TREASURIES OUTLOOK-Yields fall as optimism on U.S.-China trade deal ebbs

Karen Brettell

* Concerns grow that U.S.-China trade deal will be complicated

* Quarter-end rebalancing seen helping bond demand

* Treasury sell $32 bln seven-year notes to solid demand

NEW YORK, June 27 (Reuters) - U.S. Treasury yields fell on Thursday on concerns that trade discussions between the United States and China on Saturday may be more complicated than previously expected, boosting demand for safe-haven debt. Yields rose overnight after the South China Morning Post said Washington and Beijing were laying out an agreement that would help avert the next round of tariffs on an additional $300 billion of Chinese imports. They later reversed, however, on concerns that China will require the United States to remove sanctions on Chinese telecoms equipment maker Huawei in order to make a trade deal. Sanctions on the company should be removed immediately, a Chinese commerce ministry spokesman said on Thursday.

News headlines suggest that the meeting in Osaka is going to be a lot more tense than some of the initial optimism suggested, said Ian Lyngen, head of U.S. rates strategy at BMO Capital Markets in New York. U.S. President Donald Trump and Chinese President Xi Jinping will meet for the first time in seven months to discuss deteriorating ties between the world's two largest economies at the G20 summit in Japan. Trump said on Wednesday that a trade deal with Xi was possible this weekend but he is prepared to impose tariffs on virtually all remaining Chinese imports if the two countries continue to disagree. Yields fell to session lows on Thursday after White House economic adviser Larry Kudlow said that Washington may move ahead with additional tariffs on Chinese products. A senior Trump administration official also said it was unlikely that the United States would agree to lift restrictions on Huawei. The ongoing U.S.-China trade war is being blamed for slowing international economic growth and adding pressure on central banks to adopt looser monetary policies. The Federal Reserve is seen as certain to cut benchmark U.S. interest rates when it meets in July. Demand for bonds from investors rebalancing accounts for quarter-end is also expected this week. The Treasury Department sold $32 billion in seven-year notes on Thursday to solid demand, the final sale of $113 billion in coupon-bearing supply this week. The government sold $41 billion in five-year notes on Wednesday to slightly soft demand while a $40 billion two-year note sale on Tuesday was firm.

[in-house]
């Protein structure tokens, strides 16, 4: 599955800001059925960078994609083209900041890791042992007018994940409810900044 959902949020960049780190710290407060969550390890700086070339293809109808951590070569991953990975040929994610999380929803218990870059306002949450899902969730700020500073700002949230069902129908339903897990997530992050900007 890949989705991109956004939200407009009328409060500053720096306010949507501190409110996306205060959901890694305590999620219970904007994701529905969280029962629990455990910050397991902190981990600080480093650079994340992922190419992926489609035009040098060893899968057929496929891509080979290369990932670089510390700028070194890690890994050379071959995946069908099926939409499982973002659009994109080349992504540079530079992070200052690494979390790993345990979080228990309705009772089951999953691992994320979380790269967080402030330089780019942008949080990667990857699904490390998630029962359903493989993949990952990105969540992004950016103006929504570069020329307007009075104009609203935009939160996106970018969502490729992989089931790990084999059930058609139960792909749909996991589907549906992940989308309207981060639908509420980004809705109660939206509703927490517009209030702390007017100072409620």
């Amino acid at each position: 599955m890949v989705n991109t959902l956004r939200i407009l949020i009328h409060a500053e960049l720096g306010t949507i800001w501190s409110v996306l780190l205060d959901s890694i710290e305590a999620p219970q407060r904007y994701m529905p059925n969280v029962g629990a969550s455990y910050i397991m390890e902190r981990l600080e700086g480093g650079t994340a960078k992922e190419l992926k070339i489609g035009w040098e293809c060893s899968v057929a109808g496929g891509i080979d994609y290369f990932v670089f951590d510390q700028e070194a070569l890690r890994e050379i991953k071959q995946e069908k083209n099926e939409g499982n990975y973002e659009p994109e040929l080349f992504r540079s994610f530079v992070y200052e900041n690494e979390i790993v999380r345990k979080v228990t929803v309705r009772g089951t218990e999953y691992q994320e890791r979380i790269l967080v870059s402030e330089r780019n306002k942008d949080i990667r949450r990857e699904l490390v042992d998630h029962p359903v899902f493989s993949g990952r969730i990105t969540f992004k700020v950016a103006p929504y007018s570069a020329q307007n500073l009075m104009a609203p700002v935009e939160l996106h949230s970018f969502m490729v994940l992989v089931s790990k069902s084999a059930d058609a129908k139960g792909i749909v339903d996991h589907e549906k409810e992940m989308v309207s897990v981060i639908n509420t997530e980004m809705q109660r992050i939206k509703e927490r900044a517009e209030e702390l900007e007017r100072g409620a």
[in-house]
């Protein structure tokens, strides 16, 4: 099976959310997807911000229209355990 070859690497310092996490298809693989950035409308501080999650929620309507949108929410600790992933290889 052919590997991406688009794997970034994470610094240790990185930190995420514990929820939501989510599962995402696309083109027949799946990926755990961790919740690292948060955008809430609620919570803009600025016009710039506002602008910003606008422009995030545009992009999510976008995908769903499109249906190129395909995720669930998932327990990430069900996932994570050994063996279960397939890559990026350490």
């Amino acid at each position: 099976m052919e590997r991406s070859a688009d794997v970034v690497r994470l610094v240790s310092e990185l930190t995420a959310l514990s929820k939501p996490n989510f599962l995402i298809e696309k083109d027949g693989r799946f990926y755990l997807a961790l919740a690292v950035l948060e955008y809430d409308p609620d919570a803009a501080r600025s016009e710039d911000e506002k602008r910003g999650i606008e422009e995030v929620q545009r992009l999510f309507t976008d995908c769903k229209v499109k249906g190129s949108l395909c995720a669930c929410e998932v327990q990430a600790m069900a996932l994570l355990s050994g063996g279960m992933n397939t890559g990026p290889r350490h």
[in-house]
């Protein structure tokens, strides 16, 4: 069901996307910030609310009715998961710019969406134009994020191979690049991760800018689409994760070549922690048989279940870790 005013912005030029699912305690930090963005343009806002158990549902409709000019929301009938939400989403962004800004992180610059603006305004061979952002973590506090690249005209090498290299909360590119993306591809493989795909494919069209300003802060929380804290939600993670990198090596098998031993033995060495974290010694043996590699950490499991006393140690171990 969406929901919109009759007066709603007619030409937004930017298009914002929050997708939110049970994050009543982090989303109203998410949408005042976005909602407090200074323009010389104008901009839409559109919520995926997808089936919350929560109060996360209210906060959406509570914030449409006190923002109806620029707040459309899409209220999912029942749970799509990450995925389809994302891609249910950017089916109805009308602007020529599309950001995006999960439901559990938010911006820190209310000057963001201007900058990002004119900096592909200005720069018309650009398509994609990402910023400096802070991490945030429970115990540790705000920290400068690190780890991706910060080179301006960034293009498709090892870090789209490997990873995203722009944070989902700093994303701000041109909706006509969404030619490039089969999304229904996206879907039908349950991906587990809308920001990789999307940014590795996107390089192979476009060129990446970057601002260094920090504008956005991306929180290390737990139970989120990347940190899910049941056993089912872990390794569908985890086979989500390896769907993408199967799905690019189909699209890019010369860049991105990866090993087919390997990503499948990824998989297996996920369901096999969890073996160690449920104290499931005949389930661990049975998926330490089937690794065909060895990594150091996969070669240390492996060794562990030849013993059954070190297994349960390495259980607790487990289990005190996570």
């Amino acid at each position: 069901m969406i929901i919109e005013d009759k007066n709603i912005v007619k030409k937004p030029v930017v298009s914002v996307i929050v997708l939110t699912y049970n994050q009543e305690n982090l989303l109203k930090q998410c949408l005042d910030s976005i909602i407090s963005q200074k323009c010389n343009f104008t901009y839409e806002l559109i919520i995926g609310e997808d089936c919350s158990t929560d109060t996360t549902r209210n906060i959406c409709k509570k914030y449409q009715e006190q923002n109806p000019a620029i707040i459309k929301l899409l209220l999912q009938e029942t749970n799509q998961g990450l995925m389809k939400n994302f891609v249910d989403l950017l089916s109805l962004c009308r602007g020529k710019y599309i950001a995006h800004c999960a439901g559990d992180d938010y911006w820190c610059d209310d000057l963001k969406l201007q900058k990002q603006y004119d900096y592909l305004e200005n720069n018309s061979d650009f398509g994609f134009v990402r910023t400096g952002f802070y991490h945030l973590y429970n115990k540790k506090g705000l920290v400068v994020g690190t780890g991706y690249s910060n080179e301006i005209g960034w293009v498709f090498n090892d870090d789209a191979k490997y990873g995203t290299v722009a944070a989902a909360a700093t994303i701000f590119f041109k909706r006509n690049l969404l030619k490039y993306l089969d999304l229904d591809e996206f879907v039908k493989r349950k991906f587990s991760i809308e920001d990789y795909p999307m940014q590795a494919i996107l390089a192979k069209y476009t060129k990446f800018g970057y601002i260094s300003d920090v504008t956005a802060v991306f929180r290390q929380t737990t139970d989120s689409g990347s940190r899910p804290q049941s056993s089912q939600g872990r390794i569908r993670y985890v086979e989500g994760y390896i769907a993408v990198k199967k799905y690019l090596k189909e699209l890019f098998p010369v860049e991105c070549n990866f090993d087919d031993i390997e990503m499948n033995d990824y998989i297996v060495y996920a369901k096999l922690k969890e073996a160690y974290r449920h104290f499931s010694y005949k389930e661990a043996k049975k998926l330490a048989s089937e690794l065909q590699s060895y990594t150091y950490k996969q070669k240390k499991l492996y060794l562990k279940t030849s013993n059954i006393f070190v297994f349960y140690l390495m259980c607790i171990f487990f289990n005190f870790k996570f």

(Editing by Chizu Nomiyama and James Dalgleish)